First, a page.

Coming Home for Homecoming

Elizabeth Stein

This weekend I went on a kayaking trip to Canada through Outdoor Ed. It rained the whole time. Add greasy hair, smelly neoprene wetsuits, the same clothes, dirt in fingernails, swampy muddy seaweed-y crap all over feet and no showers. For three days. Pretty much gag me.

I bet you can tell I’m not really an outdoors person. I would have probably died on any Wilderness Adventure trip (2+? I don’t think I could’ve handled even level 1. Maybe level 1?2. Do they offer that?). I don’t really consider myself high-maintenance either. But yet, somehow, the idea of not being clean sends shivers up my spine. Don’t get me wrong: I love being outside. I love fresh air and sunshine — I just would prefer to be able to have nature my way (my way means sitting on the grass on the quad typing on my laptop).

Princeton Review ranks Colgate as the third most beautiful campus in the country. But Princeton Review’s superlative translates to a reality that had a serious effect for me: one of the reasons I came to Colgate was the view. After the Admissions tour (and the chipwich of course), I sat on the ledge outside the library and looked out over the bottom of the hill, trying to decide if this was truly the place for me.

I was very homesick for the first time last week — the week prior to my kayaking adventure — since arriving here. I felt embarrassed to be one of the last of my friends to feel this way (that it took a month when some of them were easily homesick from the moment they arrived), but then all of a sudden it hit me. And maybe homesick isn’t even the right word for it. It’s more of a wave of emotion and feeling — not necessarily toward something in particular, maybe not even wanting to be home, but an unexplainable desire to just break down. I don’t know if it was just a weird week (three of my other friends weren’t in particularly good moods that week either) or maybe is was the fact that it was my birthday (which, apparently, makes it excusable that I felt homesick, according to everyone with whom I shared my feelings), but nonetheless I still felt uncontrollable.

I was advised and encouraged to stick with the trip (despite my reservations concerning my ability to have fun) because I was told that leaving campus would do me good. It was supposed to clear my mind and help me relax. I do think getting away though for the weekend was one of the best remedies, though it was not relaxing at all (quite the opposite in fact: I’ve rarely been more uncomfortable and stressed in my life). But coming home — home to Colgate — was indescribable.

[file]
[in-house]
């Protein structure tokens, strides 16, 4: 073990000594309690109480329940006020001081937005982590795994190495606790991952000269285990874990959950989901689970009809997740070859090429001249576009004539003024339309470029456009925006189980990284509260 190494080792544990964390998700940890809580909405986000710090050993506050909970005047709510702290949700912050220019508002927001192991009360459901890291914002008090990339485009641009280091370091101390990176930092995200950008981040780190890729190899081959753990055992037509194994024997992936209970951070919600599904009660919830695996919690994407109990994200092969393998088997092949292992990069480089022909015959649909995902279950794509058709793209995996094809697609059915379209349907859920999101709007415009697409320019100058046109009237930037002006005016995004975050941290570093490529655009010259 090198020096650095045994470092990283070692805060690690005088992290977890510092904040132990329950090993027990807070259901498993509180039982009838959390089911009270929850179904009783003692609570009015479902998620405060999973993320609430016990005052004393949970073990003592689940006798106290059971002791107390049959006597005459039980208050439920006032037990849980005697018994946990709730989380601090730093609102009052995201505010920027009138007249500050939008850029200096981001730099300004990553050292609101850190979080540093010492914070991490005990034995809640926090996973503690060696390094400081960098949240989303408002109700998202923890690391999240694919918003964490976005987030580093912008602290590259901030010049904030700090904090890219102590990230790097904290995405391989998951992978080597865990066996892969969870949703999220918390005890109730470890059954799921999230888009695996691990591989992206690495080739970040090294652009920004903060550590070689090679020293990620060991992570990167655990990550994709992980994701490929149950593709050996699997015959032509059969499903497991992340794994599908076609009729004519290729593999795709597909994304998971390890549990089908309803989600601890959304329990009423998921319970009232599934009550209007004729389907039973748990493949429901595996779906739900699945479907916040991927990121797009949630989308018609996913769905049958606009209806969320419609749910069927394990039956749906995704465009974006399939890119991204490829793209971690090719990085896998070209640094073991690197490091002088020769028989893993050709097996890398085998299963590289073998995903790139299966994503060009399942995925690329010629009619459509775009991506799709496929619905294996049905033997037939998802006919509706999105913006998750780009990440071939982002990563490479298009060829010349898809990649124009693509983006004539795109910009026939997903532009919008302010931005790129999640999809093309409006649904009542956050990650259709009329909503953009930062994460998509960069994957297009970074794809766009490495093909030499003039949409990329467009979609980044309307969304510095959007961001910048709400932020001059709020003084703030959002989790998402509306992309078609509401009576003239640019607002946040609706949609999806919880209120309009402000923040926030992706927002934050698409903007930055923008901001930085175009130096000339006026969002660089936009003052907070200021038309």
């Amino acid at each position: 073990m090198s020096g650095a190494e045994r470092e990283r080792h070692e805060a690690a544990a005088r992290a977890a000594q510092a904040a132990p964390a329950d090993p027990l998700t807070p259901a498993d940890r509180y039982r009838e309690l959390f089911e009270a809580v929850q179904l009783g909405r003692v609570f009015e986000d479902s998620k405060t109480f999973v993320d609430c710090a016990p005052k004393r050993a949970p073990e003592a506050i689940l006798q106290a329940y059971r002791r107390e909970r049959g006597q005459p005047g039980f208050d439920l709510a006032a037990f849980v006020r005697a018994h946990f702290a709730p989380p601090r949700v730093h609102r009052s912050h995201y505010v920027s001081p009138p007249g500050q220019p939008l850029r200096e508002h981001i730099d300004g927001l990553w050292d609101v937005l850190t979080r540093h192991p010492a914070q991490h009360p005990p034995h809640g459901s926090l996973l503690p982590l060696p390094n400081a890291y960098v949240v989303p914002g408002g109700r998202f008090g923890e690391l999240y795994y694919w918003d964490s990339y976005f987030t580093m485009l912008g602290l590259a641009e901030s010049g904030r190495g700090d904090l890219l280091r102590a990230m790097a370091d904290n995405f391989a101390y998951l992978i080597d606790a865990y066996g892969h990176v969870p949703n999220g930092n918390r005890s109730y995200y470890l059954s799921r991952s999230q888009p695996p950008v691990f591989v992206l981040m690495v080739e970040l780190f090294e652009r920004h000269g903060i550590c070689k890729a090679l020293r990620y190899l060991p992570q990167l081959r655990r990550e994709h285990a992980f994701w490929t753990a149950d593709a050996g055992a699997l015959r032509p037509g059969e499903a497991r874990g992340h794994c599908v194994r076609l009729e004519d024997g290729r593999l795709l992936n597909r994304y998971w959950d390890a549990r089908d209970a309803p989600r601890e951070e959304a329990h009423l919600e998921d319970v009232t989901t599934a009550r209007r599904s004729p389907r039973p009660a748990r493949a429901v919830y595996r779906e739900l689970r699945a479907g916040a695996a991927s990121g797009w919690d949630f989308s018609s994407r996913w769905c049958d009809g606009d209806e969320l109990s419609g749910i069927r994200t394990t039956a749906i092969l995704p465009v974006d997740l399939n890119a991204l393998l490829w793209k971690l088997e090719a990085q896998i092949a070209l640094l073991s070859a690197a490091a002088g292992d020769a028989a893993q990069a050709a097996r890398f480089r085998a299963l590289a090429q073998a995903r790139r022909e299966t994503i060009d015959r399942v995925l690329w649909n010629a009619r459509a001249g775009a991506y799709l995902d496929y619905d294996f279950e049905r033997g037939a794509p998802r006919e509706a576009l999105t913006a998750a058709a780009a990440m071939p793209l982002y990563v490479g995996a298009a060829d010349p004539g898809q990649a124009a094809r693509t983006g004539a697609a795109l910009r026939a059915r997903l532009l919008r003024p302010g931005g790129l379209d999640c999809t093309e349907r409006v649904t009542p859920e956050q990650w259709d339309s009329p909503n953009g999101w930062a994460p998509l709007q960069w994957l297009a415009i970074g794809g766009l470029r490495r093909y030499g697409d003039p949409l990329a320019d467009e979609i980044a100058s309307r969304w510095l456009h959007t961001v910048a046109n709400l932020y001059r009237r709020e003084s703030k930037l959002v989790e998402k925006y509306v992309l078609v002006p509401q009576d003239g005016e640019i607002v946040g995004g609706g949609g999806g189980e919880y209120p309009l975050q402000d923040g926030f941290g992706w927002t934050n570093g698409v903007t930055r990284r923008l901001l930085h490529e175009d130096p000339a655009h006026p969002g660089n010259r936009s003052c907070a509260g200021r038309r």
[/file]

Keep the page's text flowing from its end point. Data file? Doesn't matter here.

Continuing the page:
I guess there’s just something — something I saw when I was sitting at the library during April Visit Days — about Taylor Lake and Adam and Eve and the willow trees and the stadium lights towering over Broad Street and the old classic stone nineteenth-century campus buildings and the mountains surrounding us that is just so completely Colgate, so completely gorgeous, that makes it perfect here.

Our Homecoming is this weekend. [The definition of the word “homecoming” is, according to (quite the respectable source of course), foremost that of the collegiate football game and celebration held for graduates and alumni.] Secondly, it means, most obviously, returning home. And that thought itself is one of the best feelings in the world. There’s nothing like your “home” airport or your own room or your own bed. Except our homecoming is not going home to our houses and parents in our respective states and cities. It is coming back here. And so that we would consider this at a foreign place without these comforts a “homecoming” must mean that this place is pretty special: that it’s just as good as (if not better than) our real homes. Is it weird that, though I’ve been here just a month, I’ve already come to see Colgate as home?

So as I sit on the Persson Hall stairs, an inspirational spot, recalling those same thoughts I had as a prospective, it’s ironic: a tour wanders past. I wonder how many of those high school seniors will make their decision based on the campus, how many will see (literally) Colgate the way I see it.

People often travel to the wilderness to get away, to be closer to nature, to get in touch with themselves. Except I don’t need Canada to do that: I have Colgate. I felt homesick last week, but going away made me appreciate how much I actually belong here. I admire those who have the heart to brave such an outdoor adventure, but the closest I’ll probably get to the outdoors again is shopping online for a new North Face jacket in my new home: my dorm room.